There are ways to make sure everyone on your list gets a gift without going broke or amassing credit card bills. It just takes planning, budgeting and perhaps a little creativity. Here are a few tips from financial planners on how to set a holiday gift budget, stick with it and not start the new year in debt.
When it comes to holiday gifts, it's not uncommon for shoppers to feel they shouldn't skimp on how much they spend on others – even if they're on a budget.
Yet that philosophy can leave you with big bills come January, and as Lisa J.B. Peterson, president of Boston's Lantern Financial LLC, points out, your family and friends surely don't want you going into debt over holiday presents.
Still, there are ways to make sure everyone on your list gets a gift without going broke or amassing credit card bills. It just takes planning, budgeting and perhaps a little creativity.
Here are a few tips from financial planners on how to set a holiday gift budget, stick with it and not start the new year in debt.
Plan your budget. There's no magic formula to decide how much to spend, said David Prothero, a financial planner in Cambridge, Mass. He suggests looking at last year's bank or credit card statements to see if the number needs to be modified. In addition, track your everyday spending for three months using a spreadsheet or financial management software. “Knowledge will help you make informed decisions,” he said. If there's a surplus after your monthly expenses, pick an amount to spend and divide that by the number of people on your shopping list. If there's not much left over, consider alternatives such as coupons, taking advantage of sales, shopping at secondhand stores or making your own gifts – think about hosting dinner or a game night at your home or making goodies such as chocolate-covered pretzels.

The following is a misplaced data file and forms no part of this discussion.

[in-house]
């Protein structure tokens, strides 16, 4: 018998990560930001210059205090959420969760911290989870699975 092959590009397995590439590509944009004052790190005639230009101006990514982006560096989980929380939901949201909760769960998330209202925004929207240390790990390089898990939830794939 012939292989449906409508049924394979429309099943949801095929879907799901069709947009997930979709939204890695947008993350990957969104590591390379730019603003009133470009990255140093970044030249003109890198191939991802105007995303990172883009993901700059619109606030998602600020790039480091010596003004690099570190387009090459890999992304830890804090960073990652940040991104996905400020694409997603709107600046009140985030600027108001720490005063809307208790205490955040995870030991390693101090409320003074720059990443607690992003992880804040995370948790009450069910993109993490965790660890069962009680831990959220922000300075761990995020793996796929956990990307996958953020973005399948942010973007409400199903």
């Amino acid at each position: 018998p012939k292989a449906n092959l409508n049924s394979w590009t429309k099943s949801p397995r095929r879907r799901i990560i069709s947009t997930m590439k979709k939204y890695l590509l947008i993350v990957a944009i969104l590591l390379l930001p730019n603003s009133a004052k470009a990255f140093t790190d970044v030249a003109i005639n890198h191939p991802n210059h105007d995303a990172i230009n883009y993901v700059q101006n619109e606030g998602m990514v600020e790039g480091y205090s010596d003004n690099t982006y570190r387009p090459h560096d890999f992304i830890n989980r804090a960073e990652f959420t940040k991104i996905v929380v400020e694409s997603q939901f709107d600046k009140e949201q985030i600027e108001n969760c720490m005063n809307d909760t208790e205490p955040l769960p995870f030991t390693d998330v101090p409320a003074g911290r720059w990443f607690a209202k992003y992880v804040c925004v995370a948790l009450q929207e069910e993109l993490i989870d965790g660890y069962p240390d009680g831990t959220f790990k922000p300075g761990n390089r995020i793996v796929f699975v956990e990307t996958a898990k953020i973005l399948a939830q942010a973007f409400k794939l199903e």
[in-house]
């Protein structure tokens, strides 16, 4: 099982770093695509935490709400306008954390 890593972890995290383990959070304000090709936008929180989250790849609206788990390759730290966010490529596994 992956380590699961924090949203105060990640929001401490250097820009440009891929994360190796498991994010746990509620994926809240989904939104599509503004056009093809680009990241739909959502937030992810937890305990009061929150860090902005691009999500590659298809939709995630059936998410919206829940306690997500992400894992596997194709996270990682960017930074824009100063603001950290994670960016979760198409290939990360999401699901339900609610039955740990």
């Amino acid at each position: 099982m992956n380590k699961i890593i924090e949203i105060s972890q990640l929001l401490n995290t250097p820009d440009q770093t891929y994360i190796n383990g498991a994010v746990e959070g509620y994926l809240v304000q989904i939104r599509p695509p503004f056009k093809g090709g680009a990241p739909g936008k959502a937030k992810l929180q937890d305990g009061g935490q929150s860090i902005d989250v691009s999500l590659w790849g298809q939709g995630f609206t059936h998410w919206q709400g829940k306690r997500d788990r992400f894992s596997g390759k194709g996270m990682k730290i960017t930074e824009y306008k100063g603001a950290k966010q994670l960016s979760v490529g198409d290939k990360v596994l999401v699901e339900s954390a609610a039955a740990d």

Stick to your budget. Setting a budget is one thing, but adhering to it can be harder. Peterson recommends carrying your shopping list with you to keep from overspending. If you find the perfect gift for mom that costs more than planned, look at your list and see where you can make cuts elsewhere. She said shopping early also helps, as many people tend to make bad decisions when they're stressed. Before the holidays, start a “gift journal” and write down items that friends or relatives mention they want. That way, you know what you're looking for early and can keep an eye out for sales. Also, said Colin Chase, owner of Chicago's Mindful Money Financial Council LLC, don't forget to factor in wrapping paper, shipping and cards. So if you've budgeted $30 on a gift, buy a $20 item and use the rest for postage or gift wrap.
Cash over credit. The experts agree cash vs. credit is better when shopping. Prothero said studies show people spend more with credit, and using it leads to more impulse buying. “When you have to physically take money out of your wallet ... they tend to realize the money is gone,” he said. “Paying with cash tends to lead to more thoughtful decisions.” He said to leave the credit card at home and take only the amount of cash you plan to spend to the stores. If you find yourself with a credit card bill, cut your spending by bringing lunch to work, cancel magazines, use coupons at the grocery store and keep a change jar. If you have a card with a high interest rate, try transferring to a zero interest rate card (creditcards.com is a good place to shop around,) and those with low interest rates and no annual fees are the best option.
Start early for next year. It's hard to argue that the holidays catch you by surprise each winter, Peterson reasoned, so why not start planning for next year's shopping season in January? Start the new year by starting a holiday spending account and deposit a little money from each paycheck. Prothero said many banks even have accounts especially for holidays that allow bankers to use direct deposit. Then, in the fall, users are sent a check to spend for gifts.